By Adam Smith
December 14 2010
The results of the first-ever public trademark auction are in, with estimates suggesting that the event raised just $150,000 through the sale of fewer than 15% of the trademarks on the block. This level of sales has reinforced lawyers' concern over the auction's reliance on intent-to-use (ITU) applications only, not full registrations. John Cuticelli, chief executive of auction organiser Racebrook, is quoted as saying on the day that he is not "disheartened" - but he hasn't returned WTR's calls requesting further comment.
The headline figures are as follows:
"Frankly, I'm surprised that MEISTER BRAU sold for $32,500," said Lana van der Spiegel, senior counsel and head of the global trademarks department at SABMiller, the former owner of the MEISTER BRAU trademark. Miller bought the trademark family in order to incorporate its LITE mark into the Miller brand family, but then disposed of the MEISTER BRAU component. "One has to question the objective of the purchaser, because registration for the mark cannot be secured before a declaration of use is filed." This really is the heart of the matter with this auction: the marks are ITU applications only.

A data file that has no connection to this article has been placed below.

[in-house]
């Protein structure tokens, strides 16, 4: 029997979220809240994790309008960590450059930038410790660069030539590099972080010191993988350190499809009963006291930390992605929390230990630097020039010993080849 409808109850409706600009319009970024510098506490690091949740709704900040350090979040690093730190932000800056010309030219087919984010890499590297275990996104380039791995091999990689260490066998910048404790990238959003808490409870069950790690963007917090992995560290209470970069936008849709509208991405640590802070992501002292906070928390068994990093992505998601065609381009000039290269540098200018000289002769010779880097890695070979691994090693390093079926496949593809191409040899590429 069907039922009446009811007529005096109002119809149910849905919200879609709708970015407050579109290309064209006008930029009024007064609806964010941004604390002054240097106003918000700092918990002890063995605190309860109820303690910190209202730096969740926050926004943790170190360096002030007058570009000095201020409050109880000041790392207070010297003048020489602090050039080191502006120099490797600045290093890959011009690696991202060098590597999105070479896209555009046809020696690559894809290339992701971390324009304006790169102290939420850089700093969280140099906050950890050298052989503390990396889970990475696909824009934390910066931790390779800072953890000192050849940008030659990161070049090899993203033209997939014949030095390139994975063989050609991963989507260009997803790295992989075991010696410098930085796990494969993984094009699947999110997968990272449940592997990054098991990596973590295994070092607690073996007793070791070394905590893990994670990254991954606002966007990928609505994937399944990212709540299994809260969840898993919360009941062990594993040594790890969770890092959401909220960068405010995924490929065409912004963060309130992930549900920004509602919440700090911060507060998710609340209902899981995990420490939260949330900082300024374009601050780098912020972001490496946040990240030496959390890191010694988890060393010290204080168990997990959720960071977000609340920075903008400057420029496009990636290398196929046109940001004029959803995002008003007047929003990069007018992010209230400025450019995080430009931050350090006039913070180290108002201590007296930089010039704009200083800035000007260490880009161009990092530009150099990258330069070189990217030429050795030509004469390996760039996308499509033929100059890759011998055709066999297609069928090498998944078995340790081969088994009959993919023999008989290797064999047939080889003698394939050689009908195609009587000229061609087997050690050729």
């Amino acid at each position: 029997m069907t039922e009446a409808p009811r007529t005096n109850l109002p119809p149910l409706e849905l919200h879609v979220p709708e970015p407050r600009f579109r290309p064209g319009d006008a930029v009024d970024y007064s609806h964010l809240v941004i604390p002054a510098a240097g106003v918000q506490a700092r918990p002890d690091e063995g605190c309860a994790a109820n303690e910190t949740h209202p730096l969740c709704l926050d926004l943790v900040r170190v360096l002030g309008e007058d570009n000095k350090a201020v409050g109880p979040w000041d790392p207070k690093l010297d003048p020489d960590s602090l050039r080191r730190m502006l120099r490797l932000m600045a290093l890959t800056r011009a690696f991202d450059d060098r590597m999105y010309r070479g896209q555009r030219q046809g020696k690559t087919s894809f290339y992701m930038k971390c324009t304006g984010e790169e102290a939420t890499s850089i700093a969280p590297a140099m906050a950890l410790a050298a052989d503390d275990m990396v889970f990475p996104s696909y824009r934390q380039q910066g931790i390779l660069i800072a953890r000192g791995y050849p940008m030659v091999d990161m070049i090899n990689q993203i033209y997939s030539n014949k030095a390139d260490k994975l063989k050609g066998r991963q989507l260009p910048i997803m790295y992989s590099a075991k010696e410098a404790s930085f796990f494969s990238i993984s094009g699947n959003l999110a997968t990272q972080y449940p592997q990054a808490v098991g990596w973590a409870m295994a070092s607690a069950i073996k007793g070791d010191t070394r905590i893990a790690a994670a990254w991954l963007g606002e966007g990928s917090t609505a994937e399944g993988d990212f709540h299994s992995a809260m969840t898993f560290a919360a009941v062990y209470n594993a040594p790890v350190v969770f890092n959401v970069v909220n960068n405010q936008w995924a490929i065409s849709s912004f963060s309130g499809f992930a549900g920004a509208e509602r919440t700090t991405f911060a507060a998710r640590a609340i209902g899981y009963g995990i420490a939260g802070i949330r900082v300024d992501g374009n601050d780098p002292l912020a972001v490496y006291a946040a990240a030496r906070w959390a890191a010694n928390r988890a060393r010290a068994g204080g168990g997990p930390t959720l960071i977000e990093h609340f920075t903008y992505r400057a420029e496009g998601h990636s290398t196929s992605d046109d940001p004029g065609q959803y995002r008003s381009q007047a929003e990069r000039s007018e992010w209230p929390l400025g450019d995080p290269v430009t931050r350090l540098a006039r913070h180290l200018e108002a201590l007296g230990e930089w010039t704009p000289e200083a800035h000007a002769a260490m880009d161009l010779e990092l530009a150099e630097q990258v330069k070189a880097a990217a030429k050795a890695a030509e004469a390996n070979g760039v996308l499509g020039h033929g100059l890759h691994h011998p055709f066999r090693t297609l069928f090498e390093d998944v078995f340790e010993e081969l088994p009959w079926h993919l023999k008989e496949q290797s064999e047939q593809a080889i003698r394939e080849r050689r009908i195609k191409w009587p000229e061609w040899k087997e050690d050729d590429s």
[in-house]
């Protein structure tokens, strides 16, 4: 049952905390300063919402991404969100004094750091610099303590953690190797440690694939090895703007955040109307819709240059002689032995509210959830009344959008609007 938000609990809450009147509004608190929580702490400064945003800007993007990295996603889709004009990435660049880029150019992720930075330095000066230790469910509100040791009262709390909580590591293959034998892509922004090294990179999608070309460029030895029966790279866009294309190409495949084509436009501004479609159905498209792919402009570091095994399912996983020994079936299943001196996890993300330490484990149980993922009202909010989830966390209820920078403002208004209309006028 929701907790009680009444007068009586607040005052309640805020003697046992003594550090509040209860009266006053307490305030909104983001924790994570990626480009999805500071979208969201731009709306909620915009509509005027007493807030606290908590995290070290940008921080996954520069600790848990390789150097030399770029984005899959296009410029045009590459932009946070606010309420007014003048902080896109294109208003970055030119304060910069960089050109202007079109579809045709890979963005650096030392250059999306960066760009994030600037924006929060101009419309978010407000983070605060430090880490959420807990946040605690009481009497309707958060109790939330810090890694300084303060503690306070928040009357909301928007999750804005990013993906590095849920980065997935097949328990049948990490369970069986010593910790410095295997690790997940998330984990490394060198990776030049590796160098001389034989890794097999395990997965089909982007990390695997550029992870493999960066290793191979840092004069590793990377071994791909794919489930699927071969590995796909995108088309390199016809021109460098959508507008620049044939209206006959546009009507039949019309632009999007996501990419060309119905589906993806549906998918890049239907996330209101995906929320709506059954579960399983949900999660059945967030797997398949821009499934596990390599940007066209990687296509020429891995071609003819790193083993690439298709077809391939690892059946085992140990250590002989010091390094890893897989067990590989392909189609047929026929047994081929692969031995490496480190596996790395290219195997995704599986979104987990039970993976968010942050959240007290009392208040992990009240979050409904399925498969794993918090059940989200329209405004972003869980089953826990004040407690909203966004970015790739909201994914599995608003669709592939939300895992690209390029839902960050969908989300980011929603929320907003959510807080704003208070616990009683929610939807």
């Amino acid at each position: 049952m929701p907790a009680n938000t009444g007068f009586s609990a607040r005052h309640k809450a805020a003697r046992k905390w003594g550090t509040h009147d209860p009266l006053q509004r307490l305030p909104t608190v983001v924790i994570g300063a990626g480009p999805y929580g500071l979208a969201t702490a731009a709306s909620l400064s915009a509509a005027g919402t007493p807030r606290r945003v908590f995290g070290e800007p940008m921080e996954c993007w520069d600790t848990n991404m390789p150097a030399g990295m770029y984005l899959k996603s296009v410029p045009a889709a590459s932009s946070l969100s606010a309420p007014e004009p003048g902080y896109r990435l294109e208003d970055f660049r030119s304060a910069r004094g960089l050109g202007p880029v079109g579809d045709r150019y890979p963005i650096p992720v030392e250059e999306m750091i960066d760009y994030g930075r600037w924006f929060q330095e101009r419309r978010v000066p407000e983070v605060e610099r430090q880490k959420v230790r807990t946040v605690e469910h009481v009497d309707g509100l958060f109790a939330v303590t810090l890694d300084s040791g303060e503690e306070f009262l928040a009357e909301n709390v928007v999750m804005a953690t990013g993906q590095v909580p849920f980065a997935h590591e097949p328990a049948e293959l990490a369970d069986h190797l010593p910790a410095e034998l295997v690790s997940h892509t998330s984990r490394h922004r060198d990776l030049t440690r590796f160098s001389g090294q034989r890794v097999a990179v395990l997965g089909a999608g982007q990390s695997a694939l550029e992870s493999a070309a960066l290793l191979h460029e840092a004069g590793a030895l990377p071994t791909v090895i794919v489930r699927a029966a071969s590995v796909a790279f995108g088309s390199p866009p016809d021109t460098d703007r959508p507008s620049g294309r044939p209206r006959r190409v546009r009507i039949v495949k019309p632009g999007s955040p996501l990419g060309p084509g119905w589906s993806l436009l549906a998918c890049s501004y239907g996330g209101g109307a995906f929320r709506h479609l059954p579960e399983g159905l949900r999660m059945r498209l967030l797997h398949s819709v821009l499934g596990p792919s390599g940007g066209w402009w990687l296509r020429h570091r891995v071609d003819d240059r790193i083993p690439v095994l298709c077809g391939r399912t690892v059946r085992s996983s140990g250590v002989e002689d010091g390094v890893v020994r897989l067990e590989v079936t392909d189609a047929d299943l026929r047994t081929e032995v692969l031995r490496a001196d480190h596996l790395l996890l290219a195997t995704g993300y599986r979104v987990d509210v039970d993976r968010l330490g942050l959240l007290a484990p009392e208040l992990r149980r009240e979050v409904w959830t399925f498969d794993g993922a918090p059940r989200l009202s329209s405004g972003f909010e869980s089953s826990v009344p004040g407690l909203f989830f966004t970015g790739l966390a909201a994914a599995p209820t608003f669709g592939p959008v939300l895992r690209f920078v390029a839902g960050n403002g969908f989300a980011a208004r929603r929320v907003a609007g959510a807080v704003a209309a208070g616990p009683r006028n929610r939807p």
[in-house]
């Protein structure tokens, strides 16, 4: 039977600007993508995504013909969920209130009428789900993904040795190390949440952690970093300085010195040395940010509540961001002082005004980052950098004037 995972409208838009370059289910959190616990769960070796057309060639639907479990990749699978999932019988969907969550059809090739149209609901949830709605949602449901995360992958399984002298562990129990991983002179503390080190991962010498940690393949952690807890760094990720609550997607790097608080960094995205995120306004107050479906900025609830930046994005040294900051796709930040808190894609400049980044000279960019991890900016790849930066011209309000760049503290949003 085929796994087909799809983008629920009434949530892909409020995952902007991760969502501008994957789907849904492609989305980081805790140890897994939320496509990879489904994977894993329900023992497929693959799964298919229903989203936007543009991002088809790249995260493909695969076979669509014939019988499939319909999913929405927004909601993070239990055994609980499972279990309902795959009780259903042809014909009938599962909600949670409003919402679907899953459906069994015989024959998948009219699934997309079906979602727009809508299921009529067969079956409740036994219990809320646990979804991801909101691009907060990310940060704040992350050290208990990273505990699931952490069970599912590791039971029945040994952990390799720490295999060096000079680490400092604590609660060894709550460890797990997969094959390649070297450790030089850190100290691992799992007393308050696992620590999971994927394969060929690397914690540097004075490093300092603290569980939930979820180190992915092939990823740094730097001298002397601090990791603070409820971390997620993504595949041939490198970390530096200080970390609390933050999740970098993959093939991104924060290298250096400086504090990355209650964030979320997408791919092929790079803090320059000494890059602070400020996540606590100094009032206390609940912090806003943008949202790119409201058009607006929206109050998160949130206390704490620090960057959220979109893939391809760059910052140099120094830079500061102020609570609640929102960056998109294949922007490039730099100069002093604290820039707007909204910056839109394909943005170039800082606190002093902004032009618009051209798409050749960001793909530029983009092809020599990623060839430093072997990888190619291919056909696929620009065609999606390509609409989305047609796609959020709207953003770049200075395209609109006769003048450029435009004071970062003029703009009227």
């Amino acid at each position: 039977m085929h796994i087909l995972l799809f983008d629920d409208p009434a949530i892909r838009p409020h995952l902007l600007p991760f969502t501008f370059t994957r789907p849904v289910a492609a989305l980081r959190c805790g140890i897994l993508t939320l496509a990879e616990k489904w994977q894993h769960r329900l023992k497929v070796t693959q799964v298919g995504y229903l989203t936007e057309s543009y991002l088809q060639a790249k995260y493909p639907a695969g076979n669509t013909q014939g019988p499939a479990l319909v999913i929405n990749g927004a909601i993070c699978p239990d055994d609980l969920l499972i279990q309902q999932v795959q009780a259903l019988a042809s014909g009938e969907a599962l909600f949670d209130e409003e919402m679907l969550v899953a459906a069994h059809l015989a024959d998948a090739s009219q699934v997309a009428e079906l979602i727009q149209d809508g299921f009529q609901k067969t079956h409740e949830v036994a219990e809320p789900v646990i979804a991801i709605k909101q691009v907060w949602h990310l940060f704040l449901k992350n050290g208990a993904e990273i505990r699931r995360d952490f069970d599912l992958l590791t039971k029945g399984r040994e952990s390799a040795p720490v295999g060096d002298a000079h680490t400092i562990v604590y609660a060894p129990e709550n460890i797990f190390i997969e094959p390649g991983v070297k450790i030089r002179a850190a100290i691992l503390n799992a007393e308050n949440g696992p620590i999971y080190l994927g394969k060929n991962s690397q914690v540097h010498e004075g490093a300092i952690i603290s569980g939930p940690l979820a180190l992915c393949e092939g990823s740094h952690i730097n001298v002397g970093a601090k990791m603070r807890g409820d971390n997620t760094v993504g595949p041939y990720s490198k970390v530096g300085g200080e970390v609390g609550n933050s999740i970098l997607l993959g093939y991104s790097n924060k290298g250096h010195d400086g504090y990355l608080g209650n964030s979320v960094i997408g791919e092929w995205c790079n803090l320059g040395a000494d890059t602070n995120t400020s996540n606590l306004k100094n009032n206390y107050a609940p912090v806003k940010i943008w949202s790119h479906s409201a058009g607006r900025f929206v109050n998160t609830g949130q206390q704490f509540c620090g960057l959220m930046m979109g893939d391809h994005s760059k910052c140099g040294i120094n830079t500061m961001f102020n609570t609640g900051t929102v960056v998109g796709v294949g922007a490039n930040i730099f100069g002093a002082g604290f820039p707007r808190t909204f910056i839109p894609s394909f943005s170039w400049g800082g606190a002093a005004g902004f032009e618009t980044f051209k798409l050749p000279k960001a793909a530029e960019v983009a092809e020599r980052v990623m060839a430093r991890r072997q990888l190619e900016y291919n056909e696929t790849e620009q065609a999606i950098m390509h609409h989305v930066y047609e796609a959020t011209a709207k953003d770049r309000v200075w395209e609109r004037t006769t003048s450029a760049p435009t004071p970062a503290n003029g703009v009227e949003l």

"The buyer may think that MEISTER BRAU has a nice ring to it," van der Spiegel added, "not realising that a very important step must be taken before it can be commercialised and exploited."
Martin Schwimmer, trademark blogger and Moses & Singer partner, weighed in on this technicality last week, noting that "Section 10 of the Lanham Act states that an applicant may not assign a 'pre-use' ITU application (in other words, the applications that Racebrook or its agents own) 'except for an assignment to a successor to the business of the applicant, or portion thereof, to which the mark pertains, if that business is ongoing and existing'." Press reports suggest that Racebrook will assign winning bidders with an interim license for the mark. On his blog, Schwimmer wrote: "This suggests to me that the ITU applicant will likely retain ownership of the application, have the 'purchaser' begin use, then satisfy the user requirement with the licensee's use."
It must be possible to construct a sensible business model around public trademark auctions but legal commentators argue that Racebrook's initial attempt will not significantly change market practice. "I think we will see more auctions," said van der Spiegel. "But it's too early to predict whether they'll become an integral part of trademark practice."
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